California opens largest ethanol plant


With the opening of the largest biofuel plant in California, Pacific Ethanol hopes to produce 60 million gallons annually. It's touted as environmentally friendly because fewer greenhouse gasses are emitted and therefore helps in the fight against global warming.

"Ethanol, right now is the way that we can make meaningful progress in bringing low carbon fuel to the state of California," said Neil Koehler, the Pacific Ethanol CEO and President.

About 57 pounds of corn is processed to make nearly three gallons of ethanol. The unused parts of the corn help California's dairies.

"We take old kernel corn, and what we have is 200-proof alcohol finished product, and our high protein cattle feed," said a scientist.

Because there are so few ethanol pumping stations in California and just a small market of flex-fuel cars, the biggest buyers, so far, are the oil industry, which mixes it in with your gasoline.

The benefits of biofuels have come under attack recently, as researchers take a closer look at the environmental cost of their production and the effects on food supplies.

The prestigious journal, Science, found sections of rain forests around the world are being destroyed for biofuels, such as cornfields. Those trees act as a natural sponge to absorb carbon emissions.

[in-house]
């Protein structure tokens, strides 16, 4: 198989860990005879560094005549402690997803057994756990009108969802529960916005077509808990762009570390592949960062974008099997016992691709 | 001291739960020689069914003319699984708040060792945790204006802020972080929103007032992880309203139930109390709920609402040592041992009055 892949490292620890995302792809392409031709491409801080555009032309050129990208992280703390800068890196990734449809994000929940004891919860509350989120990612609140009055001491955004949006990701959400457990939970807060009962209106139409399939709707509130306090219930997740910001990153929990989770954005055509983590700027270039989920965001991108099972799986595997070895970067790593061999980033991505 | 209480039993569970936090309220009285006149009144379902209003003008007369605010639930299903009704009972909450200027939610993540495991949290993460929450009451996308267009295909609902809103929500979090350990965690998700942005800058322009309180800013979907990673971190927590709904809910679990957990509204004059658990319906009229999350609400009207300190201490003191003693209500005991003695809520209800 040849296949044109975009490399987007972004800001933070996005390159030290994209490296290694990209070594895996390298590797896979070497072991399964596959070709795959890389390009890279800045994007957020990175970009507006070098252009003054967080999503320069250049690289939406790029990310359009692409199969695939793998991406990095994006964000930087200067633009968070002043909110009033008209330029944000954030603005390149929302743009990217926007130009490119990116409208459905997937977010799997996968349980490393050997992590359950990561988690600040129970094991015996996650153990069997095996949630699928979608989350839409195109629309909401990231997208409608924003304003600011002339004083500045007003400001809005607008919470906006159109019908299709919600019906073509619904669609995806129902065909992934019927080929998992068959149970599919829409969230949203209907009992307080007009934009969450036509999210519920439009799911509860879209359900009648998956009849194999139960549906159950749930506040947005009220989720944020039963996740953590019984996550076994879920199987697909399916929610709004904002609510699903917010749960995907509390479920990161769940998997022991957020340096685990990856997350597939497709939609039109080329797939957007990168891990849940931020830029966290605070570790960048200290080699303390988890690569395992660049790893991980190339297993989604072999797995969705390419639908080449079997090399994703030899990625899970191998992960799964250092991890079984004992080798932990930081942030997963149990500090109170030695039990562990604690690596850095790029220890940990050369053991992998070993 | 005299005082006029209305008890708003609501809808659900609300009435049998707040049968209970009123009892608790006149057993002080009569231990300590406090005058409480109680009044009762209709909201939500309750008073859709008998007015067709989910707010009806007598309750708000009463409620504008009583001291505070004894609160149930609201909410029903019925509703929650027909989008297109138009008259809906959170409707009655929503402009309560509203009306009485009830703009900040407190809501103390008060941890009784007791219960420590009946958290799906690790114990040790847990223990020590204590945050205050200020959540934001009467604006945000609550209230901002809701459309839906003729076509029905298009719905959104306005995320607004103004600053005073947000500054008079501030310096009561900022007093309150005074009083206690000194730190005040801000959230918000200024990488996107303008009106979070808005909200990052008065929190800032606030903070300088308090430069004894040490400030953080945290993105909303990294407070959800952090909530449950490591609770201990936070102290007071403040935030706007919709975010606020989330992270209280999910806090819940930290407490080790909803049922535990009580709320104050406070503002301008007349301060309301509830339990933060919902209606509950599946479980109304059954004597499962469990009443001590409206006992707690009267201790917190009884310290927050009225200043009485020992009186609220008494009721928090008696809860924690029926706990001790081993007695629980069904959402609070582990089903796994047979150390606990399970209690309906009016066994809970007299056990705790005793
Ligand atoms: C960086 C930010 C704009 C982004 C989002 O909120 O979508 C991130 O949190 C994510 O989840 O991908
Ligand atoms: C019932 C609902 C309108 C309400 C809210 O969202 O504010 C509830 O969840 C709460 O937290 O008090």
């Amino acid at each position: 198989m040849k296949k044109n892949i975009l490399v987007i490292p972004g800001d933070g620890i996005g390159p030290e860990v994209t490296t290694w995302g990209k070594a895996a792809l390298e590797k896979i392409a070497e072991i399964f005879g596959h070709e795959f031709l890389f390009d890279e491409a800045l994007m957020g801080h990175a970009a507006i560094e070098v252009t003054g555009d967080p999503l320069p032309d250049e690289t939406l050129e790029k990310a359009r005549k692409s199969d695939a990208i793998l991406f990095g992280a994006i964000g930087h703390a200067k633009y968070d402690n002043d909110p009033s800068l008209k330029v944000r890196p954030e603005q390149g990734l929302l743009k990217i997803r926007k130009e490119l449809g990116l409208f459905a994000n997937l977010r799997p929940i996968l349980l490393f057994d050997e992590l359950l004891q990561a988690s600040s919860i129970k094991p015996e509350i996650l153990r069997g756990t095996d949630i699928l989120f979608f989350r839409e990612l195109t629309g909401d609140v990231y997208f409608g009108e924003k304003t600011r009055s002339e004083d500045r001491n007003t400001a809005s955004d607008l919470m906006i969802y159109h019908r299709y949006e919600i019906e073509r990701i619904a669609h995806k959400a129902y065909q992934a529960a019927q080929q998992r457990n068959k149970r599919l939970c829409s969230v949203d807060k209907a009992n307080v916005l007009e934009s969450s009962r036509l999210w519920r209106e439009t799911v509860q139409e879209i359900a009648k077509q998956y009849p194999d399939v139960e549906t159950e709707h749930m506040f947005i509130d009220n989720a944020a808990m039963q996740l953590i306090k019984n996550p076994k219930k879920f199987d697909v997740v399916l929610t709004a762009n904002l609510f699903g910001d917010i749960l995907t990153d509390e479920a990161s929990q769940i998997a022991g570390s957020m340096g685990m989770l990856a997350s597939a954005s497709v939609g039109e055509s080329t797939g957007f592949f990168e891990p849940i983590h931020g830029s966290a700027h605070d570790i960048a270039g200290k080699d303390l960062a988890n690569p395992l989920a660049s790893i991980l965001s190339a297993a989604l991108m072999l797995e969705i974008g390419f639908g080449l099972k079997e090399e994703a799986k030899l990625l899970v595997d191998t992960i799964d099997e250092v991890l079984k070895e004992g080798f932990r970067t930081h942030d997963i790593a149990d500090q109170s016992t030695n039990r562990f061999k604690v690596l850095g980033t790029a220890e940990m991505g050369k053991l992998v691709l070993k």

"It's all guesswork. The fact is, if you judge ethanol on the same basis on which you judge oil, that's what you're going to have to do at some point, we're 42 percent cleaner based on a Department of Energy Study," said Bill Jones, the Pacific Ethanol Chairman.

About 100 miles away from Pacific Ethanol, a symposium on the escalating crisis of world food prices. People here are discussing why we're putting corn in cars instead of stomachs, especially when trucking in corn to the ethanol plants contributes to global warming.

"We can do a lot of other things to solve greenhouse gasses besides biofuels. If the issue is greenhouse gasses versus food, I think food is a much more urgent problem," Professor David Zilberman, Ph.D., from U.C. Berkeley's Agricultural Economics.

Only 20 percent of the Stockton plant's corn will come from California's Central Valley Farmers. The rest is from out of state.

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